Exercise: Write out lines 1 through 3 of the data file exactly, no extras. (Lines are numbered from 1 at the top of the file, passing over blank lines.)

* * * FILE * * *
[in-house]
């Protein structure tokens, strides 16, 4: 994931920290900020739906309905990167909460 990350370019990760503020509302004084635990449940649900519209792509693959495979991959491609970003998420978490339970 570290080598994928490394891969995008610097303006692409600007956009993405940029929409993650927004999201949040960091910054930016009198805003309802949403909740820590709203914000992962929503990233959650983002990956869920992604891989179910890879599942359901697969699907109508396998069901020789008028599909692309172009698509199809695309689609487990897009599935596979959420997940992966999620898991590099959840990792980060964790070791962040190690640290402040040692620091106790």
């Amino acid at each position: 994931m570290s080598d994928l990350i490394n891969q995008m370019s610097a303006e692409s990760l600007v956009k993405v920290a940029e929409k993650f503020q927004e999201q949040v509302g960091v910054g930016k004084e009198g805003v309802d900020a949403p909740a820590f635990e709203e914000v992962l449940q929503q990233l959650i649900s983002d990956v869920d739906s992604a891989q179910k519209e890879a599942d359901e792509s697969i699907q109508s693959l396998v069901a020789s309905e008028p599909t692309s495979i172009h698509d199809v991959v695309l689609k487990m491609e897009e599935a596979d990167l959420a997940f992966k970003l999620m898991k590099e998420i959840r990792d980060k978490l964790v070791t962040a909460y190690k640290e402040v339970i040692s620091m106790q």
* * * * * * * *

[in-house]
């Protein structure tokens, strides 16, 4: 994931920290900020739906309905990167909460 990350370019990760503020509302004084635990449940649900519209792509693959495979991959491609970003998420978490339970 570290080598994928490394891969995008610097303006692409600007956009993405940029929409993650927004999201949040960091910054930016009198805003309802949403909740820590709203914000992962929503990233959650983002990956869920992604891989179910890879599942359901697969699907109508396998069901020789008028599909692309172009698509199809695309689609487990897009599935596979959420997940992966999620898991590099959840990792980060964790070791962040190690640290402040040692620091106790």
């Amino acid at each position: 994931m570290s080598d994928l990350i490394n891969q995008m370019s610097a303006e692409s990760l600007v956009k993405v920290a940029e929409k993650f503020q927004e999201q949040v509302g960091v910054g930016k004084e009198g805003v309802d900020a949403p909740a820590f635990e709203e914000v992962l449940q929503q990233l959650i649900s983002d990956v869920d739906s992604a891989q179910k519209e890879a599942d359901e792509s697969i699907q109508s693959l396998v069901a020789s309905e008028p599909t692309s495979i172009h698509d199809v991959v695309l689609k487990m491609e897009e599935a596979d990167l959420a997940f992966k970003l999620m898991k590099e998420i959840r990792d980060k978490l964790v070791t962040a909460y190690k640290e402040v339970i040692s620091m106790q």